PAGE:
Why is it that we can be so Puritanical about sex and our bodies? This can be a big problem where taboos and repression have a counter-effect that causes promiscuity, addiction, eating disorders, and the de-sanctifying of our bodies. The Bad Catholic blog examined the tensions between Puritanical sexual repression and the Sexual Revolution of the 1960s, which led back to a kind of sexual repression today:

“We are supposed to feel more comfortable with exposing skin; loving ourselves, displaying our bodies and otherwise being sexually free, yet cutting is more of a problem than it has ever been, bulimia and anorexia remain at their modern highs, and the rate of cosmetic plastic surgery continues to shoot upwards. The Old Puritans fought the body by denying it what it yearned for. The New Puritans hurt the body, reshape it, and abuse it in a vain attempt to satisfy the yearning.”

For all that we know and think that we know the Catholic Church says about sex, we sometimes miss these gems:

“The acts in marriage … are noble and honorable; the truly human performance of these acts fosters the self-giving they signify and enriches the spouses in joy and gratitude. Sexuality is a source of joy and pleasure.”
“The Creator himself … established that in the [generative] function, spouses should experience pleasure and enjoyment of body and spirit.”
(Catechism of the Catholic Church, 2362)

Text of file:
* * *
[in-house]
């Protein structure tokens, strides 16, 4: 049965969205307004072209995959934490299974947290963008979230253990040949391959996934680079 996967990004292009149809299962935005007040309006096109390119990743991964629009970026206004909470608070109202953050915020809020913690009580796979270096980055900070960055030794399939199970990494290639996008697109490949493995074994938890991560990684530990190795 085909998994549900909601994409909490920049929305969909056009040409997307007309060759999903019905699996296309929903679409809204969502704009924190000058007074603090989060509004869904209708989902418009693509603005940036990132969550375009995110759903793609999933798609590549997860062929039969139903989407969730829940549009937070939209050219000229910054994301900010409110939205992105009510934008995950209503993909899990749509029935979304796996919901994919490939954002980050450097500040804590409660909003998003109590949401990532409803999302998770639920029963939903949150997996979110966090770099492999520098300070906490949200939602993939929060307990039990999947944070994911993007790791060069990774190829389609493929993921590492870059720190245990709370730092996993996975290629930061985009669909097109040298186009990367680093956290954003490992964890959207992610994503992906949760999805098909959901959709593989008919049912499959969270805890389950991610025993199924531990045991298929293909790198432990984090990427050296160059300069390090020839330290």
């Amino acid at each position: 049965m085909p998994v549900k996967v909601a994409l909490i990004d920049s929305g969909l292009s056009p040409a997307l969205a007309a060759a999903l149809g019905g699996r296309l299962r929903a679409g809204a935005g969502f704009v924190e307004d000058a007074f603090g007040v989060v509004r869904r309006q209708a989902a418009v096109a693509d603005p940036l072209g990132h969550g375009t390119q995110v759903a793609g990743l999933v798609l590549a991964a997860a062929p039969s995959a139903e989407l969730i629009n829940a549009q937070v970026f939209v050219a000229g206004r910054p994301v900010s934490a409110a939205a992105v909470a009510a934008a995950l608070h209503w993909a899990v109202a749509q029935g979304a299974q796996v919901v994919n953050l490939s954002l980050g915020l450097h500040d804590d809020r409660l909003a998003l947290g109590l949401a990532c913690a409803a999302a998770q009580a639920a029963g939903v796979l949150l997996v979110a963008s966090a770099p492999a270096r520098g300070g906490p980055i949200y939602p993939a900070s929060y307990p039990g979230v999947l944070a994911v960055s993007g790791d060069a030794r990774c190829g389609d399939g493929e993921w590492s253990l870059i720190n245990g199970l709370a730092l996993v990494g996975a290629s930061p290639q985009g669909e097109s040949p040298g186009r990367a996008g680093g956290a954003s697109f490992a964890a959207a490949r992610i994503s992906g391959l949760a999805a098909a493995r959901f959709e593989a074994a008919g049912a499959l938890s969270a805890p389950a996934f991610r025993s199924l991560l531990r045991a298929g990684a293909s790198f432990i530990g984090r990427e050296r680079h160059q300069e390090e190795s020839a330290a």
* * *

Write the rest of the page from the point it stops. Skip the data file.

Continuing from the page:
Now why was Adam ashamed of his nakedness in the Garden (Gen 3:10)? In John Paul II’s Theology of the Body he says it is because “the state of original innocence nakedness did not express a lack. Rather, it represented full acceptance of the body in all its human and therefore personal truth.” As human beings we both yearn for and repel from truth and acceptance. We are repulsed by those different from us but we also fight for loving tolerance. We say we appreciate the beauty of the human body yet we objectify it rather than embracing it as gift from God.

Here’s the Ignatian point of view and it’s basic. St Ignatius says in his Principle and Foundation that the “things on the face of the earth are created for man and that they may help him in prosecuting the end for which he is created. From this it follows that man is to use them as much as they help him on to his end, and ought to rid himself of them so far as they hinder him as to it.” The point? All things on this earth are GOOD, given by God for the purposes of leading us toward God. It’s we who take these good gifts and turn them bad.

Alcohol, dancing, and sex might be the three most taboo subjects among Christians. I never understood why some assumed I couldn’t drink as a Jesuit. At the wedding at Cana Jesus not only probably drank wine, he made it! (Think Jesus the Bartender). We live amidst the remnants of Prohibition when alcohol was seen as an evil vice that destroyed communities. And it certainly did in some ways. And it still can. But these things are not evil in and of themselves; it is humankind who uses such things for evil. Anything can become what Ignatius would call a disordered attachment.

In his song “You Are the Beauty”, Christian music artist Michael Gungor has a lyric that says, “Breath and sex and sight, all things made for good in love divine.” Not a common line to be found in a Christian song! He places sex right between breath and sight, two life-giving gifts from God. But isn’t that the truth that we really avoid? Adam couldn’t accept the truth and fullness of his nakedness that placed him fully in Creation. Bad Catholic says, “…let’s stop hating on the most beautiful thing in the world — the human body — and instead see it as it is: The image and likeness of God, here on earth.”

> I recommend reading Michael Gungor’s blog post where he gives his thoughts about Christians and drinking.